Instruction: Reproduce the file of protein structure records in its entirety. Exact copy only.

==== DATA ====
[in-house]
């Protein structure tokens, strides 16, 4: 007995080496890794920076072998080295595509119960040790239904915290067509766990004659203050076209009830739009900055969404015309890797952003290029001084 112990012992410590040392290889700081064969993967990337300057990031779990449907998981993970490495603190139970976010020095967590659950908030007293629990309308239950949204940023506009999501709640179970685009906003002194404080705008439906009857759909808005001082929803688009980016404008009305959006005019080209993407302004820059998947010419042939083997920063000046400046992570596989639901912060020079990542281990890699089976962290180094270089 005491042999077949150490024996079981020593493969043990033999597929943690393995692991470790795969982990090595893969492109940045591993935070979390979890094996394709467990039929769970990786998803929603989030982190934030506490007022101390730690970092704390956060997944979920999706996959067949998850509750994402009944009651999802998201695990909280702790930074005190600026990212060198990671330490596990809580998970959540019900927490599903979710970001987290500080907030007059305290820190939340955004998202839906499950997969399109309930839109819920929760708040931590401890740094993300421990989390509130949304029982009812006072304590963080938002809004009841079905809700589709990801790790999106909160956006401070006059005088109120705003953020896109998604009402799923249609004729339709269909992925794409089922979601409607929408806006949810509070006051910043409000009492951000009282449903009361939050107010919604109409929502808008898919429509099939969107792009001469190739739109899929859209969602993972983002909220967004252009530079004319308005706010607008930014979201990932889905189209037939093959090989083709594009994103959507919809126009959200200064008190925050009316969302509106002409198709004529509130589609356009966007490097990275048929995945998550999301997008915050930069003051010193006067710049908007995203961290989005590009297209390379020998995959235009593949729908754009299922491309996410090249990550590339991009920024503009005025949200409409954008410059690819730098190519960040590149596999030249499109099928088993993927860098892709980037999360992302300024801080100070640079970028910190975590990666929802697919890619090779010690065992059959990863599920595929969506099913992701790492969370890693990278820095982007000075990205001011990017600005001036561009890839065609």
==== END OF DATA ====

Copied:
[in-house]
């Protein structure tokens, strides 16, 4: 007995080496890794920076072998080295595509119960040790239904915290067509766990004659203050076209009830739009900055969404015309890797952003290029001084 112990012992410590040392290889700081064969993967990337300057990031779990449907998981993970490495603190139970976010020095967590659950908030007293629990309308239950949204940023506009999501709640179970685009906003002194404080705008439906009857759909808005001082929803688009980016404008009305959006005019080209993407302004820059998947010419042939083997920063000046400046992570596989639901912060020079990542281990890699089976962290180094270089 005491042999077949150490024996079981020593493969043990033999597929943690393995692991470790795969982990090595893969492109940045591993935070979390979890094996394709467990039929769970990786998803929603989030982190934030506490007022101390730690970092704390956060997944979920999706996959067949998850509750994402009944009651999802998201695990909280702790930074005190600026990212060198990671330490596990809580998970959540019900927490599903979710970001987290500080907030007059305290820190939340955004998202839906499950997969399109309930839109819920929760708040931590401890740094993300421990989390509130949304029982009812006072304590963080938002809004009841079905809700589709990801790790999106909160956006401070006059005088109120705003953020896109998604009402799923249609004729339709269909992925794409089922979601409607929408806006949810509070006051910043409000009492951000009282449903009361939050107010919604109409929502808008898919429509099939969107792009001469190739739109899929859209969602993972983002909220967004252009530079004319308005706010607008930014979201990932889905189209037939093959090989083709594009994103959507919809126009959200200064008190925050009316969302509106002409198709004529509130589609356009966007490097990275048929995945998550999301997008915050930069003051010193006067710049908007995203961290989005590009297209390379020998995959235009593949729908754009299922491309996410090249990550590339991009920024503009005025949200409409954008410059690819730098190519960040590149596999030249499109099928088993993927860098892709980037999360992302300024801080100070640079970028910190975590990666929802697919890619090779010690065992059959990863599920595929969506099913992701790492969370890693990278820095982007000075990205001011990017600005001036561009890839065609």